O.J. Cenac, rated at 8,000 hp, is powered by three QSK60 engines from Cummins. The engines turn three 90-inch props enclosed in nozzles faired into the hull, giving the tug a 12-foot draft.
The 8,000-hp, triple-screw, red and white conventionally powered tugboat, named after the company founder, went to work in early June under the command of Cenac’s Capt. Joe Boudreaux.
Cenac’s newest vessel is also the first U.S. tugboat to make use of the new QSK60 marine engines, introduced in late 2002 as the most powerful marine engines in the Cummins inventory. With three of these new engines, each turning its own propeller, O.J. Cenac is rated as an 8,000-hp vessel, according to Walt Cenac, marine manager. The engines turn into Twin Disc marine gears with 7:1 ratios. The 90-inch props are enclosed in nozzles that have been faired into the hull to maintain the boat’s 12-foot working draft. The massive props are mounted on 9-inch shafts equipped with Kobelt shaft brakes to facilitate faster shifting of propeller direction.
Cenac, a well-known Gulf Coast operator of both inland and offshore towboats, has long had a preference for triple-screw propulsion for any of its vessels that handle oil barges.
“Right now we’ve got about 75 percent of our fleet operating with triple screws,” Walt Cenac said. “It’s mostly for reasons of redundancy and safety. We want to be always able to have our tugs maneuver as effectively as possible, and this way, even if they lose an engine, we’ll still have a fully functioning tugboat.”
O.J. Cenac also makes use of 90-inch nozzles around each of its propellers. Lately, the company has been fitting all of its offshore vessels with nozzles for the extra thrust. Many of its inshore boats go without nozzles, however, because of the greater possibility of debris jamming between propeller blade tips and the nozzle.
The last new vessel introduced by Cenac, in late 2000, was Andrea Cenac, a 100-foot, 2,550-hp, triple-screw vessel, also with Cummins power.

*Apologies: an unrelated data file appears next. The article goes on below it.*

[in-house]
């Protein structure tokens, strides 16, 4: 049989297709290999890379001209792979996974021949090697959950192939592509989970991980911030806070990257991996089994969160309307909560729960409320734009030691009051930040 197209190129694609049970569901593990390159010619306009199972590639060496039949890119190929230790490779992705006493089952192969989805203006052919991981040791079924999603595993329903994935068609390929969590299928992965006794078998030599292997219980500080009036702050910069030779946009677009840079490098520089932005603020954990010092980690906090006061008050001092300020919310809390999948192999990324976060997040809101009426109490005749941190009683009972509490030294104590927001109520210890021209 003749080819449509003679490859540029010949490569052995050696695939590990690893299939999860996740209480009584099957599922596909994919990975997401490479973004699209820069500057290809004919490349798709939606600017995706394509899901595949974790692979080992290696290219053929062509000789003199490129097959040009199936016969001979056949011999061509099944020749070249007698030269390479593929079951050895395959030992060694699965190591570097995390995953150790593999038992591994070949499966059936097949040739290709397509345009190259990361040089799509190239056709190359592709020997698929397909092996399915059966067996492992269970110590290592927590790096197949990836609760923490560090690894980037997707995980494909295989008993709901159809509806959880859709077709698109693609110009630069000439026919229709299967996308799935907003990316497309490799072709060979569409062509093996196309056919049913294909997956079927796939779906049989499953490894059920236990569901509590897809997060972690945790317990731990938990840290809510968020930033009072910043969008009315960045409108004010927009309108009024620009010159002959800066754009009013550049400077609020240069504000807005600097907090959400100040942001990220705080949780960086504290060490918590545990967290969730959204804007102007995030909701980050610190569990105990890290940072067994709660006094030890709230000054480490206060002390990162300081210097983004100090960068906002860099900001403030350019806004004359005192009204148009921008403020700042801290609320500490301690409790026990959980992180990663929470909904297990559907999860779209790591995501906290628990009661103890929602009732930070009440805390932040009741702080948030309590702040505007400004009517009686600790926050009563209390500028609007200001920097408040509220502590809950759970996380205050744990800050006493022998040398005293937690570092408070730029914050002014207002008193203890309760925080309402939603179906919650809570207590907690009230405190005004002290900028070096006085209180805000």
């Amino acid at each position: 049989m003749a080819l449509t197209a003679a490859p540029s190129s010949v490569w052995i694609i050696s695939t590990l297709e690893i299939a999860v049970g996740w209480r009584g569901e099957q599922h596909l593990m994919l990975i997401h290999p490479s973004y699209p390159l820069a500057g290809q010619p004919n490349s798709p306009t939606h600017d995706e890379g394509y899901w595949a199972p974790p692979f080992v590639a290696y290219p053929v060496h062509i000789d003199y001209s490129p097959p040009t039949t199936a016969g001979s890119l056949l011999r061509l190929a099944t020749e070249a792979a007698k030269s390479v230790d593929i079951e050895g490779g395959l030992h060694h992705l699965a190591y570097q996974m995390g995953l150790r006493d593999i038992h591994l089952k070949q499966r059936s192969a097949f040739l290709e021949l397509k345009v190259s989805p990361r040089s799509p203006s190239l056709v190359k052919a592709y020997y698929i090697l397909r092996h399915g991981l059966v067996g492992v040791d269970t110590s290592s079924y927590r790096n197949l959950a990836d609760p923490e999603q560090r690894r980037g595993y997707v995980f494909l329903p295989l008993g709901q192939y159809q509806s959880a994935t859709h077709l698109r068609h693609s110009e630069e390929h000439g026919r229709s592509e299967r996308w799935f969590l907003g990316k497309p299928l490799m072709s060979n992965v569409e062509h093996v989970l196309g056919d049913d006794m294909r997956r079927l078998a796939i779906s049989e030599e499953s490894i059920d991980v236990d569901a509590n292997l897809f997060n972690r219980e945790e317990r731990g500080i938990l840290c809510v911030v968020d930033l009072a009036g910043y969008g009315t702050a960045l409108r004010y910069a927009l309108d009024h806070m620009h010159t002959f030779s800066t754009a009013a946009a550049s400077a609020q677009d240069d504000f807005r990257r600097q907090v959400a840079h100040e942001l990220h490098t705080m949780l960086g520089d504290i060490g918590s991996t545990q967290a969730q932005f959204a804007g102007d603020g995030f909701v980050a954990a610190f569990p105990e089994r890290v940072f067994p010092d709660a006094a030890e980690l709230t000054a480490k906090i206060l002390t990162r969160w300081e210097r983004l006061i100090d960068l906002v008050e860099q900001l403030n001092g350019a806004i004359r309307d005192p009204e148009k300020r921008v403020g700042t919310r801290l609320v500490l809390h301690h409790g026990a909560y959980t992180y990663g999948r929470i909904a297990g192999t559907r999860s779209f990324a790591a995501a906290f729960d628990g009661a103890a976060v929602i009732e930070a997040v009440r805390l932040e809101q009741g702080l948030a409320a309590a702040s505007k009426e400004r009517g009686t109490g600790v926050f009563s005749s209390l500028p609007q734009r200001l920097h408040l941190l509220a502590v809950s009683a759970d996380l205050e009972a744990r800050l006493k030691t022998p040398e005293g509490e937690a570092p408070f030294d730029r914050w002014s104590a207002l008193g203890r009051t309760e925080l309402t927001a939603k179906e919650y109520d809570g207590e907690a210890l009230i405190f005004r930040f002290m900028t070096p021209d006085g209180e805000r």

“The Andrea has been a very successful, strong-pulling boat, and that success has led to the design of this larger boat,” Cenac said. “Actually the design is a collaboration between Main Iron Works and Cenac Towing. We like a boat with classic lines but still with the latest equipment.”
Leroy Molaison, operator of Main Iron Works in Houma, La., explained that his shipyard did all the steelwork, and installed shafts, propellers and some of the piping before the hull was towed to the nearby Cenac dock for finishing. Main Iron Works has built close to two-dozen boats for Cenac over the years, Molaison added, and the amount of finish work performed by the yard has always depended on the work schedule of the two companies.
Tankage on O.J. Cenac includes 100,000 gallons of fuel in multiple tanks with a common day tank. Fuel is pumped through an Alfa Laval centrifuge filtration system. The centrifuge is also employed to circulate fuel in the tank. Accommodation for a crew of up to 12 people is provided in the traditionally styled three-level deckhouse.
Auxiliary power comes from two Cummins 130-kw diesel generators in addition to a separate Cummins diesel to power the towing winch, provided by Intercontinental Engineering of Kansas City, Mo. The waterfall-type winch has a capacity of 3,000 feet of 2.5-inch wire per drum and 315,000 pounds of line pull.